• port_b_in: This port will receive the keyboard result byte from the keyboard module
  • addr: Joined to the the address output of the CPU. Note we are only using the lower three bits since the CIA only have 16 registers.
  • we: Write enable. set by the CPU if it wants to write something to one of the CIA registers
  • clk: 1 Mhz clock
  • data_in : data from the cpu
  • data_out: Data from the CIA to CPU.
You will also see that we define a set of slave registers. The CIA have sixteen, but for now we have only defined 4 of them.

We also defined some functionality for reading and writing to these registers.

We have also linked up Port_A and Port_B.

Wiring everything up

Let us wire our two new modules up in the C64 Module:

...
    keyboard key_inst(
      .key_matrix_0(slave_0_reg),
      .key_matrix_1(slave_1_reg),
      .keyboard_control_byte(keyboard_control),
      .keyboard_result_byte(keyboard_result)
        );
        
    cia cia_1(
          .port_a_out(keyboard_control),
          .port_b_in(keyboard_result),
          .addr(addr[3:0]),
          .we(we & (addr[15:8] == 8'hdc)),
          .clk(clk_1_mhz),
          .data_in(ram_in),
          .data_out(cia_1_data_out)
            );
...
    always @*
        casex (addr_delayed)
          16'b101x_xxxx_xxxx_xxxx : combined_d_out = basic_out;
          16'b111x_xxxx_xxxx_xxxx : combined_d_out = kernel_out;
          16'hd012: combined_d_out = line_counter;
          16'hdcxx: combined_d_out = cia_1_data_out;
          default: combined_d_out = ram_out;
        endcase


The port assignment is pretty straightforward. I just want to mention that the assignment of we on cia_1, we only set if the address starts with DC.

Similarly, combined_d_out, the data to the CPU, we send the data output of CIA_1 if address starts with DC.

Finally, we need to create a top module for testing our C64 module in simulation mode:

module top(

    );
    
reg clk = 0;
reg reset = 1;
    
block_test my_c64(
      .clk(clk),      
      .proc_rst(reset),
      .slave_0_reg(1),
      .slave_1_reg(0)
        );

always #5 clk = ~clk;

initial begin
#100 reset = 0;
end    
endmodule


Here we do a very brief reset.

Also in the slave registers we only asserts one key.

Testing our new modules

Time to test our new modules.

As mentioned earlier, we can test our modules by booting our normals ROM's, but this would be too time consuming in a simulation.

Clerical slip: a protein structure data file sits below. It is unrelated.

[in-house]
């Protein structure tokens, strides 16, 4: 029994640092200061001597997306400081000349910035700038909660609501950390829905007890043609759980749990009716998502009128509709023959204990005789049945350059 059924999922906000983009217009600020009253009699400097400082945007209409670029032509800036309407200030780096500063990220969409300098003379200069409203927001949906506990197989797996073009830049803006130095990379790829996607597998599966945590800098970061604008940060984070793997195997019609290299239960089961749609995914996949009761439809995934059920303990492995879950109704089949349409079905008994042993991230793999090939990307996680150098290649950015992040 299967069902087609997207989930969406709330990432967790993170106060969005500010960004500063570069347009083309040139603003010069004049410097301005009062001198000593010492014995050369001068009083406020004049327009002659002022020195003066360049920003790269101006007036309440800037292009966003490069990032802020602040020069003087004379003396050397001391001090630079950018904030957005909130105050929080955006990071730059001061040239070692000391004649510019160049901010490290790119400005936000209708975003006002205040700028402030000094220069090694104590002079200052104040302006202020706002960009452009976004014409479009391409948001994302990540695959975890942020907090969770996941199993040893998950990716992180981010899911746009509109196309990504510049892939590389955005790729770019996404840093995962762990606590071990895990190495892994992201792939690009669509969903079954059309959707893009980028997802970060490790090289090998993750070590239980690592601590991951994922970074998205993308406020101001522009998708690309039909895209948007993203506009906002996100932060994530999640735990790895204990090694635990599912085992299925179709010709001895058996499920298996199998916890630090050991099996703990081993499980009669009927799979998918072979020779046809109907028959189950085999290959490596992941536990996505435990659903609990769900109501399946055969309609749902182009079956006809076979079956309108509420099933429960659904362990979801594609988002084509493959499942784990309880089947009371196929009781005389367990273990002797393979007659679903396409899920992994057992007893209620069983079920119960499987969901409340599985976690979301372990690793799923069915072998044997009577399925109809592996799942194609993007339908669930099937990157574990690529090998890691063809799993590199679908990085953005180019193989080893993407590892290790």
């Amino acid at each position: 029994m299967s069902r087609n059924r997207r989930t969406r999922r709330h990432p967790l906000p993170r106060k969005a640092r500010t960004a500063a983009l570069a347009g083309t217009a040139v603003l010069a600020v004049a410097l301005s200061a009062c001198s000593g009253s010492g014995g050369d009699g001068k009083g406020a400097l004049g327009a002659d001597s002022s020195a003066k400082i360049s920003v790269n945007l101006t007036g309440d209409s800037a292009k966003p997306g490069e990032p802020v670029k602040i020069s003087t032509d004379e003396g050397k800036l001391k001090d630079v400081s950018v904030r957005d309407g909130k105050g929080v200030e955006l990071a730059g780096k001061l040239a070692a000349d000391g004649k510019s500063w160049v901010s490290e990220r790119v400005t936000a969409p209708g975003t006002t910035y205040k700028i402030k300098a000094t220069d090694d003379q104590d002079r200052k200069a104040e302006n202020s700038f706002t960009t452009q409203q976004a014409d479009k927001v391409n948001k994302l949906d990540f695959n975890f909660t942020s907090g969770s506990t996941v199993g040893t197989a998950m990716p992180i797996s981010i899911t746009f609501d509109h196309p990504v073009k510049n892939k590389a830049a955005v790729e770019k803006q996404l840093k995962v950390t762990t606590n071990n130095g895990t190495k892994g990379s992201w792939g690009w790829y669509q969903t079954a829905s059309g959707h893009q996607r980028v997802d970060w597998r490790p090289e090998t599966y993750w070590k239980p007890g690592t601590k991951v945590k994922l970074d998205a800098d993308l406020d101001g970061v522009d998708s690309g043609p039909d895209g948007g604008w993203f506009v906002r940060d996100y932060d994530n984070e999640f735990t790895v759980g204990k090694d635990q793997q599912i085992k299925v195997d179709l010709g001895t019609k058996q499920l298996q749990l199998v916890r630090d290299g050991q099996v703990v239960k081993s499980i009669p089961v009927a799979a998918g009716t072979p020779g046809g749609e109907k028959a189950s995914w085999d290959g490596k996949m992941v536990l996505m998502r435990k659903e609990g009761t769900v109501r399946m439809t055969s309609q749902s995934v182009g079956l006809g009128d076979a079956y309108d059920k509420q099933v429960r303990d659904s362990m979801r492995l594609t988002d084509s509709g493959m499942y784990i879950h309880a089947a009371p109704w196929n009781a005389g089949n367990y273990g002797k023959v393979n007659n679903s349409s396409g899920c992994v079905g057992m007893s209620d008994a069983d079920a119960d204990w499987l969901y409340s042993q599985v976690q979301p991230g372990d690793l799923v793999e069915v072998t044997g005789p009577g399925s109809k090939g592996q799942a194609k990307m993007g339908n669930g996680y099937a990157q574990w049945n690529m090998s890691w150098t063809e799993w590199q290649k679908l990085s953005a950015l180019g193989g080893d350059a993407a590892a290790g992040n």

We speed things up by writing a simple 6502 assembly test program. We will put this code in a copy of kernel ROM.

We start off by looking at the end of our kernel.hex file:

05
E5
4C
0A
E5
4C
00
E5
52
52
42
59
43
FE
E2
FC
48
FF

I have highlighted the reset vector, which is currently FCE2. The idea is to put our test program towards the end of the kernel ROM, so we will need to adjust the reset vector accordingly.

Here is the test program:

LDA #$FE
STA $DC00
LDA $DC01

So, we put the value FE on port a of CIA#1.  Since we are activating the first key in the key matrix in our top module, we are expecting to read back value FE from port B.

We modify the last part of kernel ROM as follows:

A9
FE
8D
00
DC
AD
01
DC
00
00
00
00
F0
FF
48
FF

Here our program starts at address FFF0 and I have adjusted the reset vector accordingly.

In our c64 module we can again make use of directives to make the switching between simulation and normal mode easier:

...
    `define SIM
    `ifdef SIM
      `define kernel_file "/home/johan/roms/kernel_debug.hex"
    `else
      `define kernel_file "/home/johan/Documents/roms/kernel.hex"
    `endif
...
    rom #(
         .ROM_FILE(`kernel_file)
        ) kernel(
          .clk(clk_1_mhz),
          .addr(addr[12:0]),
          .rom_out(kernel_out)
            );
...

So, for simulation, we use the file kernel_debug.hex, that contain our test program. This avoids copying and pasting roms around everytime when we want to switch to simulation mode.

A simulation run

When we run a simulation the result is the following:


The addr field is the addresses the CPU issues. Below the addr field is the data the CPU receives for the relevant addresses.

From the addresses we can see our program gets eventually executed at FFF0.

Marked by the arrows we see at one stage we issue a read for address DC01 and we get the value FE. This is what we expect.

In Summary

In this post we started to develop a full blown CIA block, so that we, in a later post be able to load a .TAP file and execute within our C64 module.

In this post we implemented enough functionality for the CIA for simulating keyboard access.

In the next post we will implement timers within our CIA.

Till next time!